Why would the Library be interested in obtaining something like that? And where are they going to put those tweets? I was given an exclusive invitation to come to Washington, DC, to find out.
In the humming computer stacks in the James Madison Memorial Building of the Library, preserving digital media is an ongoing challenge. Everything that's chosen for preservation, and there's a lot beyond Twitter messages, must be backed up, and as the storage media ages and evolves, must be put on the latest storage devices to ensure it can be read by the next generation of users.
The Library of Congress is your library. Like Twitter, it's free to use. So there's an advantage to keeping those throwaway bits of minutia clogging the Web.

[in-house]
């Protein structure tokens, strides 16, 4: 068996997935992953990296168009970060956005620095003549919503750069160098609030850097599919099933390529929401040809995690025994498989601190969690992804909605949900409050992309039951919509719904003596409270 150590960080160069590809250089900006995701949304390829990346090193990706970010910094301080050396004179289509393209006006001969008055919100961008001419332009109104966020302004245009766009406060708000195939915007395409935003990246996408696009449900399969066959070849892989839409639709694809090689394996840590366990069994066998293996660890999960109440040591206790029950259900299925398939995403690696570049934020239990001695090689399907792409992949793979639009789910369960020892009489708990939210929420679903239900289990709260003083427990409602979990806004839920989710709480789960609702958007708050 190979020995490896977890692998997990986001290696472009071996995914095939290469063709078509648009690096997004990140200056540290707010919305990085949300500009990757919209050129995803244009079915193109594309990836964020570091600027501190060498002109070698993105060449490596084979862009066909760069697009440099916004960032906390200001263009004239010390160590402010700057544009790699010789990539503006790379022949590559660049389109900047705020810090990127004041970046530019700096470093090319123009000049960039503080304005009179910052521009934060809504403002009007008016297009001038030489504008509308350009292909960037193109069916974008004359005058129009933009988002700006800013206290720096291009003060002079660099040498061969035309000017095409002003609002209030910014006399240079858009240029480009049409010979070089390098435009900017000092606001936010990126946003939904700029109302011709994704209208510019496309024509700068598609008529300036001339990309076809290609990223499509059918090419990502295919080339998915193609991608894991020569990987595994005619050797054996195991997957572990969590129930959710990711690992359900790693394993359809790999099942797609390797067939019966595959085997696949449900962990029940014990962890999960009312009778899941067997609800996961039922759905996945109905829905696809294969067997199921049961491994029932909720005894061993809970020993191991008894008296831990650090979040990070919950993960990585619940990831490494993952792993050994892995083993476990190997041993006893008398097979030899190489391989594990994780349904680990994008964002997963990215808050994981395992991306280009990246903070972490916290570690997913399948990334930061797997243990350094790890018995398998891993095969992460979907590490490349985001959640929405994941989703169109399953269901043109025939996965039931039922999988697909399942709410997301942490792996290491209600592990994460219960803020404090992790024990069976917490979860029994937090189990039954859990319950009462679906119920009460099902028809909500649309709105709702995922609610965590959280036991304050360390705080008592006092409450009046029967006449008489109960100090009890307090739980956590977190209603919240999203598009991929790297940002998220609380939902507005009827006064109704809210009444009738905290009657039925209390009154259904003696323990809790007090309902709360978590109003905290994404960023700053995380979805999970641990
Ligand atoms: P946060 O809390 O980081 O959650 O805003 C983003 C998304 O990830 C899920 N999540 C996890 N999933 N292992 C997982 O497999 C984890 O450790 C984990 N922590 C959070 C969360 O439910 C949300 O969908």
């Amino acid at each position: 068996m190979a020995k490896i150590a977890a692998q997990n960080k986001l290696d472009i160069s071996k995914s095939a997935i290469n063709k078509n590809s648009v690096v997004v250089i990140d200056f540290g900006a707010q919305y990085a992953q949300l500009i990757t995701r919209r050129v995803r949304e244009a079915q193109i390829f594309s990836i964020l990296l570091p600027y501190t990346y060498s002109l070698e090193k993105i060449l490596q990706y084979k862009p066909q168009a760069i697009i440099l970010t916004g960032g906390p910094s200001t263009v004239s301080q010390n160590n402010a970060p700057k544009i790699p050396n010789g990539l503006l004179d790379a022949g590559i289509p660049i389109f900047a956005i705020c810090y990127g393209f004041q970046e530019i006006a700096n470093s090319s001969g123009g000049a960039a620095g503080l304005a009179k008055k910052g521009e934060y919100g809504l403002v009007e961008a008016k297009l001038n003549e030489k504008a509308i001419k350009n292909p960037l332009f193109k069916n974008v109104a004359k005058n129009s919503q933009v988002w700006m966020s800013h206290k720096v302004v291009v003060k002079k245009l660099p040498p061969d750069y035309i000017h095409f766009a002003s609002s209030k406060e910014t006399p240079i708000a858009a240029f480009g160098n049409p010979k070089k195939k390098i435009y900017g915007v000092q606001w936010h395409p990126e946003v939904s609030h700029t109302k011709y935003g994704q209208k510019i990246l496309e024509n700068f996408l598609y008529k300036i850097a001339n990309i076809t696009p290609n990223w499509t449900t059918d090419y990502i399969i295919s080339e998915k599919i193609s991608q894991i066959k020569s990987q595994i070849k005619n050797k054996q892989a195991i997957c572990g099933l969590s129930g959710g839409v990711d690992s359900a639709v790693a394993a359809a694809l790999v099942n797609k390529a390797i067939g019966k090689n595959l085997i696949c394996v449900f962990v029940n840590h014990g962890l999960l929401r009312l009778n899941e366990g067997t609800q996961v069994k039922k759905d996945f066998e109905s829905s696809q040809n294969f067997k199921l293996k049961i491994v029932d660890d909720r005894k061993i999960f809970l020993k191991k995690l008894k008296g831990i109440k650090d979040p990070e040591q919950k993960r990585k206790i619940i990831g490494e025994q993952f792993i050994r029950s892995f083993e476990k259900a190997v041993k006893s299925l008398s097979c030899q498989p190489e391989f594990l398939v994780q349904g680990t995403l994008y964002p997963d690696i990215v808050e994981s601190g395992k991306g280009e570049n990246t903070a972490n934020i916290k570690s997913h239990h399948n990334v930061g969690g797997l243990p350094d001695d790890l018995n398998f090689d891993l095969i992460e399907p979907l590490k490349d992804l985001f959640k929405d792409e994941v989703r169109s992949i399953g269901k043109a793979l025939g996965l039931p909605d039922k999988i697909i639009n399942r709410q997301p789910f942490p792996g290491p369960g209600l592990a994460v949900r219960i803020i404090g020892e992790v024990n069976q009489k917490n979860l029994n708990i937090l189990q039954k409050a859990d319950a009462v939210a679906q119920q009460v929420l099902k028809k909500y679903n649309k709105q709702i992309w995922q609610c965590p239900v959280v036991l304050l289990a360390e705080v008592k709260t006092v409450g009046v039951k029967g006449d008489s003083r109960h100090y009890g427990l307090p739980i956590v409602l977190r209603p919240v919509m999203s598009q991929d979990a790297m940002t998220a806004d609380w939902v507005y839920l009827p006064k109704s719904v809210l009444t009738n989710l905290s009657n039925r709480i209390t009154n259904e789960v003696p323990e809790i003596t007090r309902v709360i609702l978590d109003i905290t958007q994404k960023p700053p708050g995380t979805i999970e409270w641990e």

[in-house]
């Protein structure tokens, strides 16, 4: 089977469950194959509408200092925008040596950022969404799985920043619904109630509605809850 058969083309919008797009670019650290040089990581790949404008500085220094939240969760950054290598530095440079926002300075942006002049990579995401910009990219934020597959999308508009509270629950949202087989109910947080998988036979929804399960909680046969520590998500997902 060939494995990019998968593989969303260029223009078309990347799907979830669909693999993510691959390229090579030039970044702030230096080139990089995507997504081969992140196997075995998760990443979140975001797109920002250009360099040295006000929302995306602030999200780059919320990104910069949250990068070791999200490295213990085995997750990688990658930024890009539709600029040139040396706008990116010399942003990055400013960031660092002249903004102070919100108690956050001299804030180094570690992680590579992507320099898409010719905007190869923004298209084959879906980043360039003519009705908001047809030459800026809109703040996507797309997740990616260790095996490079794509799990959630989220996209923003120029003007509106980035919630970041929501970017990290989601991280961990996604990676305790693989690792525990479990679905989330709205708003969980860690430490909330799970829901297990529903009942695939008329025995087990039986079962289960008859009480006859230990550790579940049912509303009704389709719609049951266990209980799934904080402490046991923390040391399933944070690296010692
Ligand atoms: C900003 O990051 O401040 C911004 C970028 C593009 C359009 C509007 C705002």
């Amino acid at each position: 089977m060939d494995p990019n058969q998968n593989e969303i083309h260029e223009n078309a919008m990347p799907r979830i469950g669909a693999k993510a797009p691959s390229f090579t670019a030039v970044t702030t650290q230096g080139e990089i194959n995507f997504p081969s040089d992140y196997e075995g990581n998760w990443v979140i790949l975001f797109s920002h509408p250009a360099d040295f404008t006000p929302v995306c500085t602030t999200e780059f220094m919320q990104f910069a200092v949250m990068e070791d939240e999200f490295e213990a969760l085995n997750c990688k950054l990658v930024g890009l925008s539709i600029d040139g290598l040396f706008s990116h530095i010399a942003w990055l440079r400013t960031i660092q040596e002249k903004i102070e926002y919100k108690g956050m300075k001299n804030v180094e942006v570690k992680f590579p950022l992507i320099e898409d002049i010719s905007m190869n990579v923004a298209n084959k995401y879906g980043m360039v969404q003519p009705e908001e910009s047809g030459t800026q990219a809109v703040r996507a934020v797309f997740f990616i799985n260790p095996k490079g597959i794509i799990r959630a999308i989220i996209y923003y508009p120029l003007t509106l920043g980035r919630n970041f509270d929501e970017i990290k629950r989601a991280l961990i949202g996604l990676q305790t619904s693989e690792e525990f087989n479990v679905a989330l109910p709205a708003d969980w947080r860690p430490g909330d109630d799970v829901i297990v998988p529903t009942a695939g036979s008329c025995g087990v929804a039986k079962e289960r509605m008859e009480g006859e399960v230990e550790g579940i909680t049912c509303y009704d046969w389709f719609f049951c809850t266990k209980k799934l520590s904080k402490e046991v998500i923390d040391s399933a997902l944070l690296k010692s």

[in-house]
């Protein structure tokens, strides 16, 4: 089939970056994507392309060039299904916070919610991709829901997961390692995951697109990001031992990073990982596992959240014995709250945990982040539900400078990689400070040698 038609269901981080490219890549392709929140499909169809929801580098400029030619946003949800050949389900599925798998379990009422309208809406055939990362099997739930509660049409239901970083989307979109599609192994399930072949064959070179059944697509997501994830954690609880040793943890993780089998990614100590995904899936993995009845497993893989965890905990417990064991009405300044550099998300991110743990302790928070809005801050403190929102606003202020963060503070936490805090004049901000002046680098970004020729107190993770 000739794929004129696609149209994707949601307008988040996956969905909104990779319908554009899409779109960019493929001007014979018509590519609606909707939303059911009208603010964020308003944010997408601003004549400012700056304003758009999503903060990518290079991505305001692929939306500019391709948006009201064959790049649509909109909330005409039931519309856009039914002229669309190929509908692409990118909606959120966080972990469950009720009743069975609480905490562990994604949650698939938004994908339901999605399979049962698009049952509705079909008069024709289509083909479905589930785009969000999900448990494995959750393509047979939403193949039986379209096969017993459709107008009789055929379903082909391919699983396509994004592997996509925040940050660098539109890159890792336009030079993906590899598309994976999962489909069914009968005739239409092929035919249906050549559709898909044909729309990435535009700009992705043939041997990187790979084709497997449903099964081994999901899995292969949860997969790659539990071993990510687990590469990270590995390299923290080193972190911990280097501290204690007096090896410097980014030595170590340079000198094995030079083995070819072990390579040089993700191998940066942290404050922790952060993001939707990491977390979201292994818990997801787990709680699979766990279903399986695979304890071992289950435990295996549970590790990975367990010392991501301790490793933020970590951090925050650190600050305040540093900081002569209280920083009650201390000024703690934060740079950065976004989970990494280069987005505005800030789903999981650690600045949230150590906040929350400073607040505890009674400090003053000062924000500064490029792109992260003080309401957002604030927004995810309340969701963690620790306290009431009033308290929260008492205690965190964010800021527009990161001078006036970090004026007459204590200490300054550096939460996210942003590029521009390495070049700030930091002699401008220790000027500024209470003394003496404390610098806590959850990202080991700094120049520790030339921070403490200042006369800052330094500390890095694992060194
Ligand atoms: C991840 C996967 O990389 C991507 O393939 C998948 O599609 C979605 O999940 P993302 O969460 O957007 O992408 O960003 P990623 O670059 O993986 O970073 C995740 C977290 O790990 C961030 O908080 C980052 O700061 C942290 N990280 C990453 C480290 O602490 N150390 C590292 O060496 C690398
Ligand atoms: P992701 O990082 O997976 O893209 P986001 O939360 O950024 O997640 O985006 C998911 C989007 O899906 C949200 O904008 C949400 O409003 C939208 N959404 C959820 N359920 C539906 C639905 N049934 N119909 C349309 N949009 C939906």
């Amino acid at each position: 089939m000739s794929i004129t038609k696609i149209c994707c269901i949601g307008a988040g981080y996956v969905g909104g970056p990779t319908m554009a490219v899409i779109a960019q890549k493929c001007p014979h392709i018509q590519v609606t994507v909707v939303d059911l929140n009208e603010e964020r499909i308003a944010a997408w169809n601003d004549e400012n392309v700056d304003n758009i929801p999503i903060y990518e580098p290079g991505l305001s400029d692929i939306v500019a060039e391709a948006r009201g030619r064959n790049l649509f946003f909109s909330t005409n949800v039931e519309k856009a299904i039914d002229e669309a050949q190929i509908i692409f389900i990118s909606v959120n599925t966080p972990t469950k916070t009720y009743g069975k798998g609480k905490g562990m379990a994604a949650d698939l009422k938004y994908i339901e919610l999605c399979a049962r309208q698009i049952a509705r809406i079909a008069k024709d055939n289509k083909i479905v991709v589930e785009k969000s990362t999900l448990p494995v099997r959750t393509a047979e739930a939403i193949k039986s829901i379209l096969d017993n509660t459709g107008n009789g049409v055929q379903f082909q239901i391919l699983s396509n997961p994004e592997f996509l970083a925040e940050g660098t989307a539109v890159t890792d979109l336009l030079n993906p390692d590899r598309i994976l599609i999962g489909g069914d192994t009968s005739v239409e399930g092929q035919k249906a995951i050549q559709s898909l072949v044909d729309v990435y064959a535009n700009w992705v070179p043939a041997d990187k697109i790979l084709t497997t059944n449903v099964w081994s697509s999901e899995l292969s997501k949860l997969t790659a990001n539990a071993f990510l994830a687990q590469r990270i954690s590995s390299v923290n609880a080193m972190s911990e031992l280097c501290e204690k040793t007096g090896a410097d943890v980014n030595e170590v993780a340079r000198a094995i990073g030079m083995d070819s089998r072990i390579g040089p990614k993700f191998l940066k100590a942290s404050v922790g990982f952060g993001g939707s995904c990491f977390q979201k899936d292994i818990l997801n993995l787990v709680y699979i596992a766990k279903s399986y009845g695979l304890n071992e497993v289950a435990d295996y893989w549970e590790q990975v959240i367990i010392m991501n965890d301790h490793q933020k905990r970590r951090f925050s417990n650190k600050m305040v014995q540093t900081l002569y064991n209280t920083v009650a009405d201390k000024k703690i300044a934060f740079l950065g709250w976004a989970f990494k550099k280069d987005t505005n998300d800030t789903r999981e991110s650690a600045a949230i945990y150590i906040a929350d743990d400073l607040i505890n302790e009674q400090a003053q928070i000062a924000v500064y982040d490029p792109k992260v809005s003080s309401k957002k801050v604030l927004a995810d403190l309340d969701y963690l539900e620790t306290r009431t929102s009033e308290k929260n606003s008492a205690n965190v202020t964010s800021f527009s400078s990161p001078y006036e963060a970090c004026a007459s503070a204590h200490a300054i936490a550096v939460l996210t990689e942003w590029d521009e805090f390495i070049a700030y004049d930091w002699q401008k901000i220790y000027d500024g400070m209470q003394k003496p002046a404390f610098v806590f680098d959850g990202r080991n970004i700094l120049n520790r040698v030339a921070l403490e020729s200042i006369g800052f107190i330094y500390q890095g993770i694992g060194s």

If you're an anthropologist, you don't see a tweet as useless at all. Years from now, they will illuminate everyday life in a way we never have been able to do for previous generations.
Just like at home, computers can go down. At the Library of Congress, IT technicians sometimes find themselves in futile arguments with impassive computers. On one keyboard in the storage area, the IT guys jokingly leave spare change in the hopes that they'll appease the computer gods -- in this case, one of the processor towers is nicknamed Minerva, after a landmark mural in the Great Hall of the Library's Thomas Jefferson Building.
We're in the Library of Congress now, too: WalletPop is on Twitter as @walletpopper, and I'm there as @bastable.
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